Too Many Matches
Huge groups and endless qualification matches need to be avoided if teams are going to have the energy or desire to compete. At the moment a team starting in the first qualification round of the Europa League will face 23 matches should they go all the way in the competition. This is an excessive number of games and ideally the format of the EL2 should see a much shorter path to the final. There is a balance to be met however as making it too short would risk diminishing the achievement of winning the competition.
Playing in the Summer
Not only will teams not want to face an excess of matches in the quest for a not overly prestigious European title but they won’t want to start too early either. Preparation for the domestic league season will always take priority and any summer qualifiers will disrupt this, making teams more likely to play weakened sides. Other teams will soon follow suit as they’ll know they don’t need to risk regular names against a second string XI.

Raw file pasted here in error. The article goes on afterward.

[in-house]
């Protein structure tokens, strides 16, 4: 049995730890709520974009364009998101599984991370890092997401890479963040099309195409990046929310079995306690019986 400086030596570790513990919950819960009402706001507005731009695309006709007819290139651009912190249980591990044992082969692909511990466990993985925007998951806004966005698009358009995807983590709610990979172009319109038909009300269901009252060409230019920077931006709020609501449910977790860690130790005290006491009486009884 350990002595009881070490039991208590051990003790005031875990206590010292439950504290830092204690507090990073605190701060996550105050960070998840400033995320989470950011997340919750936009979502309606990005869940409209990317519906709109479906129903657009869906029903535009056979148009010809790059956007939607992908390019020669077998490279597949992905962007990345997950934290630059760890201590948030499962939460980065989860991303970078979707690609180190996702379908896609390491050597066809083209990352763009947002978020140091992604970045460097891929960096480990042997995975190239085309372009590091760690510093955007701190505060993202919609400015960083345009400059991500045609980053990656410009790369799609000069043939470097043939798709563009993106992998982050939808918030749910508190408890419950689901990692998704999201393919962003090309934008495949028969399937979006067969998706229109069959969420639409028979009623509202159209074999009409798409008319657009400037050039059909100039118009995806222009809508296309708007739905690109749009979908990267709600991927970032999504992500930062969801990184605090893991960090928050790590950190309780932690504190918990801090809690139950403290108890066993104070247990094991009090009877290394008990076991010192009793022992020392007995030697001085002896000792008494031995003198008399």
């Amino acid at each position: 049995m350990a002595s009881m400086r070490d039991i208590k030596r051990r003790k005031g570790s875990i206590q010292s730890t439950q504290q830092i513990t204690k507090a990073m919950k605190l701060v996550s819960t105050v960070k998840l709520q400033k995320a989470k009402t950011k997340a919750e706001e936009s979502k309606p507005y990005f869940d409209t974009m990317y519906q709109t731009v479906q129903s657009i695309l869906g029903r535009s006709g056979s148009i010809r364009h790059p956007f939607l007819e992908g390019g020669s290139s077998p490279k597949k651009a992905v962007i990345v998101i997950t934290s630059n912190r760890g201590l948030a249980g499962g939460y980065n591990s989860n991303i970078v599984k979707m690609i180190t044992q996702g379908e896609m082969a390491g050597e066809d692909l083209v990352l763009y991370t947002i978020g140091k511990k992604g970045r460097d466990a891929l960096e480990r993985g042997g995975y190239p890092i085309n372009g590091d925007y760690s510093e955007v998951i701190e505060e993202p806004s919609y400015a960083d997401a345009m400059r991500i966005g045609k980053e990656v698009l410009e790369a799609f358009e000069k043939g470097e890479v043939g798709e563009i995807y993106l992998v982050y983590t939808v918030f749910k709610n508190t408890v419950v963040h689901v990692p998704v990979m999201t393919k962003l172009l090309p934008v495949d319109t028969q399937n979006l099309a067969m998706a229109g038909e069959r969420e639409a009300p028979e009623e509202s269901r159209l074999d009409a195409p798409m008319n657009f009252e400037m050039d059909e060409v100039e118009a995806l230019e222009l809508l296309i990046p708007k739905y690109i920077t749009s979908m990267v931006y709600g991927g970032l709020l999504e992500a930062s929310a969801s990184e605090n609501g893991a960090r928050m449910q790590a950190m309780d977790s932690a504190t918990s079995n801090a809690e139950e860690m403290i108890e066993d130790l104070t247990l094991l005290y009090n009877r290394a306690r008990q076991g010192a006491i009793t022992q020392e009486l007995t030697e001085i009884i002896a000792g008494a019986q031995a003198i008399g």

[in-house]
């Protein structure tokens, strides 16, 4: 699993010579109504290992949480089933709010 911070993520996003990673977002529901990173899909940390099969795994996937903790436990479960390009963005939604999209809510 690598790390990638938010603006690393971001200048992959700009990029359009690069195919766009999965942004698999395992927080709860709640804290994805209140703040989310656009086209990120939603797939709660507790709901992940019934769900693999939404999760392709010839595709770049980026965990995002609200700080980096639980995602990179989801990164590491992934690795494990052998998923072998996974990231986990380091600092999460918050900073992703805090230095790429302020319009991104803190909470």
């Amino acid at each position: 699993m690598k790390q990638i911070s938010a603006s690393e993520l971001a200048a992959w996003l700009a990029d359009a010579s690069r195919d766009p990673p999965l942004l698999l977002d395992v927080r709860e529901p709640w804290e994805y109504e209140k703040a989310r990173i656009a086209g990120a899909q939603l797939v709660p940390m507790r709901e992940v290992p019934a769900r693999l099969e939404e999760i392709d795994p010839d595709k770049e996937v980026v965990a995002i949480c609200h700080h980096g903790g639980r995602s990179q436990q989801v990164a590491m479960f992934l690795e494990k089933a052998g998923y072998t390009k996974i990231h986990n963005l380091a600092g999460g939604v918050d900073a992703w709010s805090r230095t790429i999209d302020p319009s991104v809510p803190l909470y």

Lack of Prize Money
With the EL2 set to be below the Europa League in terms of importance, it needs to ensure that prize money helps give it a sense of being a valued competition. With many smaller clubs involved, financial rewards can give them a huge incentive to try and hard as possible in the competition. Unfortunately no realistic amount of money would be able to catch the eye of clubs from the richer leagues. For that reason it’s hard to see Premier League clubs, for instance, prioritising a third-rate European competition over the domestic season.